You have heard the saying before – dogs are man’s best friend. Usually, this is true. Almost everyone has a heartwarming story of time spent with a pet. Over and over again, dogs have become a valuable member of the family, and helping to teach children to respect, love, and have responsibility for these furry friends is crucial.
Children don’t always understand how to treat dogs, that’s why it is up to you to teach them. Some tips to help with this can be found here.
Prepare your Child to Meet the Dog
You need to ensure your child is ready to meet a dog you are bringing into the family. You can do this by showing the child pictures of the dog from Instapainting, have the child practice soft touches with a stuffed toy dog, and talk to them about what they should and should not do when around the dog.
Teach the Child to Let the Dog Come to Them
When around the dog for the first time, have your child approach it calmly from the side and stop. They should leave enough rooms so the dog can decide if it wants to come to the child. By doing this, the animal can watch the child without feeling cornered or overwhelmed and greet them when they are ready.
Use a Leash
Experts recommend using a leash when introducing a child and dog. If possible, use commands such as “sit” as well. This provides peace of mind that if the dog gets a big rowdy, you can regain control to ensure no one is injured.
Watch Out for the Dog’s Mouth
If you have a puppy or an untrained older dog, they may not know how to take food treats using a “soft mouth.” As a result, you need to take extra steps to prevent an accident bite or nip.
Have your child drop the treat on the ground instead of giving it to the dog’s mouth. They can also hold the treat in a flat hand, rather than a fist, allowing the dog to learn the “gentle” cue.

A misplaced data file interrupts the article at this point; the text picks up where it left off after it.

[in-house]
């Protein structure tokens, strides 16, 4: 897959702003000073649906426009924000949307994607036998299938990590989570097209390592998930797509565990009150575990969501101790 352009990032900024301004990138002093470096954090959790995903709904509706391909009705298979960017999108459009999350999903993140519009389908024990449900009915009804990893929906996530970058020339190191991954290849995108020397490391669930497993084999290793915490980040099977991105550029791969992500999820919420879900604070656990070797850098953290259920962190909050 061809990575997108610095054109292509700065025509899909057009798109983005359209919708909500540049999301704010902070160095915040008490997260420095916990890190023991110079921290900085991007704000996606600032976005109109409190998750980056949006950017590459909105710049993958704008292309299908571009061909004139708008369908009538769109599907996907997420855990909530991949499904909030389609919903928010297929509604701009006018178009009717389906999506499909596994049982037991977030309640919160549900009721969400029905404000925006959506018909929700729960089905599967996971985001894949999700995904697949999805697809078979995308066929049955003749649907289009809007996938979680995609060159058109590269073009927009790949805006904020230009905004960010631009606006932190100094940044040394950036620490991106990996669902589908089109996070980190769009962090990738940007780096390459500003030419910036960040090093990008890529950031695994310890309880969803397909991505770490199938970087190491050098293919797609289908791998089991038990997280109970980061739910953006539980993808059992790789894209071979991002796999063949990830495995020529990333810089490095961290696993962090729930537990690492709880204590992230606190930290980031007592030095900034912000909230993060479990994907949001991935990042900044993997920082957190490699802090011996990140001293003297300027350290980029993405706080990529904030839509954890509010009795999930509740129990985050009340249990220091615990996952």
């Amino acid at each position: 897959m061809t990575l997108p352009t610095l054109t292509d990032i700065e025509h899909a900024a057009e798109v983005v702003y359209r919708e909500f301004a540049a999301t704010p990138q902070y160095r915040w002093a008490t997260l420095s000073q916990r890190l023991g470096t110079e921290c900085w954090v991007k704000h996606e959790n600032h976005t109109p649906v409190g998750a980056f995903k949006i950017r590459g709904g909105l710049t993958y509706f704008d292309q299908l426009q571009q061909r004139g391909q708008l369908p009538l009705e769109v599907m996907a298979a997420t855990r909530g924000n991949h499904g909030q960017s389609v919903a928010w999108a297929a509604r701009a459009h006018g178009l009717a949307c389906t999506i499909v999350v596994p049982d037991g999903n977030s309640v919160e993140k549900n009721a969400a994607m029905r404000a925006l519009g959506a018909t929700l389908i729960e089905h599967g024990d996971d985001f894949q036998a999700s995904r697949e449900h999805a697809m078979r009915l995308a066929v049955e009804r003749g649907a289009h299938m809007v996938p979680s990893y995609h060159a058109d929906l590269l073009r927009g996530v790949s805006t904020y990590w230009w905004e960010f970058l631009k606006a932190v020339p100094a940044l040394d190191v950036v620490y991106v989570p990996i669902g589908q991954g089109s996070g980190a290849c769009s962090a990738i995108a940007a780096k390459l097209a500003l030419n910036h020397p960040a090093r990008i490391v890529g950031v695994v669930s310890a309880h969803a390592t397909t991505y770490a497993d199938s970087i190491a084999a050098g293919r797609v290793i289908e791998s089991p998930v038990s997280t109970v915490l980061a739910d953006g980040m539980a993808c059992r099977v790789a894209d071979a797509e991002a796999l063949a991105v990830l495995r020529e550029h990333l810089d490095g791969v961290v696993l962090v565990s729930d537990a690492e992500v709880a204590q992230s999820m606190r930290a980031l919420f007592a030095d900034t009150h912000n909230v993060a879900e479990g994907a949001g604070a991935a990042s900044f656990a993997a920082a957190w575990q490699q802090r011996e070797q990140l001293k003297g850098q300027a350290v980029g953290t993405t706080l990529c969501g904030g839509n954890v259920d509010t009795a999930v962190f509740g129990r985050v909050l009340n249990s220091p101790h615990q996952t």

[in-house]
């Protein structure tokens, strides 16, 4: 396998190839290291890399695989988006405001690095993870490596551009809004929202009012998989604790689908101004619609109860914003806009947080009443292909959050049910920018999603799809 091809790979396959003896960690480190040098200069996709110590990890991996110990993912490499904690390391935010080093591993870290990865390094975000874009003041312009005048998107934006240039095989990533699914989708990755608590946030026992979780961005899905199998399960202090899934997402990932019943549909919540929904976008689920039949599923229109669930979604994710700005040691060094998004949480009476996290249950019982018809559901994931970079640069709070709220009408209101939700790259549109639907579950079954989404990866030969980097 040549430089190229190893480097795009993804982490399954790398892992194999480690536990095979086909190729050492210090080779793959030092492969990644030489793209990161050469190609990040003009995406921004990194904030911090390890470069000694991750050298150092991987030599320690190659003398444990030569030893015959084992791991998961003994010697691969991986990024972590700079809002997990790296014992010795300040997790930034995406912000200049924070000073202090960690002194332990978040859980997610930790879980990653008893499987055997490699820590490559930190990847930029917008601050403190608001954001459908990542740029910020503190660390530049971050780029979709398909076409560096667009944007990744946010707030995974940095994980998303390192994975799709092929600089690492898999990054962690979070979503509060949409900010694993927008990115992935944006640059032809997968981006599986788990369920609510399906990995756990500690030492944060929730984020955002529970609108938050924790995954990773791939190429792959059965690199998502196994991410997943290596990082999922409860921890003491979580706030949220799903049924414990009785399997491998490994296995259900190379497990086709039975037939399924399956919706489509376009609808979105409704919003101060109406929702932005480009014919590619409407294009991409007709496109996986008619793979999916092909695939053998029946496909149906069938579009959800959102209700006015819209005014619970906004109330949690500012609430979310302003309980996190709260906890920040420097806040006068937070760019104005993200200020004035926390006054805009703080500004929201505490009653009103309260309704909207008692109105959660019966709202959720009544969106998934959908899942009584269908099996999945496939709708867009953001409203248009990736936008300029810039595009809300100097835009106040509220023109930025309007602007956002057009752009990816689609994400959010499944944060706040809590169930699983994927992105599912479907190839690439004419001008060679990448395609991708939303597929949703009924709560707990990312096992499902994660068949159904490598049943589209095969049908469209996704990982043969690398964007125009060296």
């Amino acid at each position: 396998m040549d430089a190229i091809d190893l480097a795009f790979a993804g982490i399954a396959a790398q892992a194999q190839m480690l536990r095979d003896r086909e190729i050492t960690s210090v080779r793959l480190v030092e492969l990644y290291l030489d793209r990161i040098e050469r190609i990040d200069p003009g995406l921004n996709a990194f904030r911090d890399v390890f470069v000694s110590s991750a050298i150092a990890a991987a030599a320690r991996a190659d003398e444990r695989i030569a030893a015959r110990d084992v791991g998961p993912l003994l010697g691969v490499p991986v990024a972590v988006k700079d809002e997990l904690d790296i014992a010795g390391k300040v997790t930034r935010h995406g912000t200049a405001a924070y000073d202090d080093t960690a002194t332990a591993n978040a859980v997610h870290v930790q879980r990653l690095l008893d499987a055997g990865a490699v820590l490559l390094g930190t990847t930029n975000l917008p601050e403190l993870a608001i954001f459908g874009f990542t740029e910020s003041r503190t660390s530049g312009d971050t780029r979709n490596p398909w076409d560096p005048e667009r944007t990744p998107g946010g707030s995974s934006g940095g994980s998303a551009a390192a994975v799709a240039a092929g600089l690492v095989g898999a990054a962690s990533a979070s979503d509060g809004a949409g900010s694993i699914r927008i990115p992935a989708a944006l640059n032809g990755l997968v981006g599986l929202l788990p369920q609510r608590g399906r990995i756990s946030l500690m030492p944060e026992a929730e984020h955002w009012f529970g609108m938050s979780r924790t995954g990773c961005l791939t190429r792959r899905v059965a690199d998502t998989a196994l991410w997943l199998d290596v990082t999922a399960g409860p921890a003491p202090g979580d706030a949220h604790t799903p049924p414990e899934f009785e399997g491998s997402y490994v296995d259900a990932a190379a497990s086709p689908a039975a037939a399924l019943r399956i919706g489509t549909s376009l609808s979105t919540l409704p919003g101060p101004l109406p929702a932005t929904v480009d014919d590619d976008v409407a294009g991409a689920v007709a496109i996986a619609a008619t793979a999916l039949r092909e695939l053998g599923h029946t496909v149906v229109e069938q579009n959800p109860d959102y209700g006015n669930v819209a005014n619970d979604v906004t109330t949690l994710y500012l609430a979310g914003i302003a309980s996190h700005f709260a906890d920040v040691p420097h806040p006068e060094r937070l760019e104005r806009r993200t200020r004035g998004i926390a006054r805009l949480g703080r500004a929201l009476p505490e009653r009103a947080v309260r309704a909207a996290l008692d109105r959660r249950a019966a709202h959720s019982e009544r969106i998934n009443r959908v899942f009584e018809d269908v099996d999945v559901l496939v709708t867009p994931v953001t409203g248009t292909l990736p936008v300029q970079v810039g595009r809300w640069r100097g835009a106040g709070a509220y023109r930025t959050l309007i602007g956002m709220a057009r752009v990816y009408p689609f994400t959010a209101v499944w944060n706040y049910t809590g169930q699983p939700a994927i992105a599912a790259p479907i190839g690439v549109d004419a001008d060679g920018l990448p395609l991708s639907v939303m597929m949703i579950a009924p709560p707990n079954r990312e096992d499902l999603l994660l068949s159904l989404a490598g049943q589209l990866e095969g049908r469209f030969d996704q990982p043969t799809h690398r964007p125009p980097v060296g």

Let the Dog Sniff the Child
Dogs rely heavily on their sense of smell. They use this for saying “hi” and to find out who you are. Have your child be completely still and let the dog sniff around them.
As an extra precaution, be careful about offering a hand for the dog to smell. Instead, have your child curl their fingers to keep from pushing it into the dog’s face. Allow the animal to come to the child (as mentioned before) and if you are introducing a baby to the dog, bring blankets home first to let the dog smell before the introduction.
Go for a Walk
Going for a walk with your child and the dog around the neighborhood is a great way for everyone to get comfortable while in a neutral environment. It also allows several short interactions to happen during the walk, instead of a single, extended interaction while at home.
Avoid Loud Sounds and Wild Movements
There are some children who may want to instantly squeeze and hug dogs, but they should remain calm. A sudden movement may frighten the dog and cause them to try and protect themselves by nipping or biting.
Don’t Leave the Child and Dog Unattended
Even the most well-mannered and nicest dogs may bite if their fur is pulled or if a leg is bent the wrong way. They may also respond in this way if a child sits on them or hurts them in another manner. To protect the child and the dog, make sure there is always an adult around to watch and monitor what is going on.
Teach a Child to Avoid Interrupting a Dog that is Sleeping or Eating
If a dog is started, they may bite or nip. Make sure your child knows they should provide plenty of space while the dog is eating or sleeping.
With the tips here, you can ensure interactions between dogs and your child are nothing but positive. This will be beneficial for you, your child, and the dog, so be sure to keep everything in mind.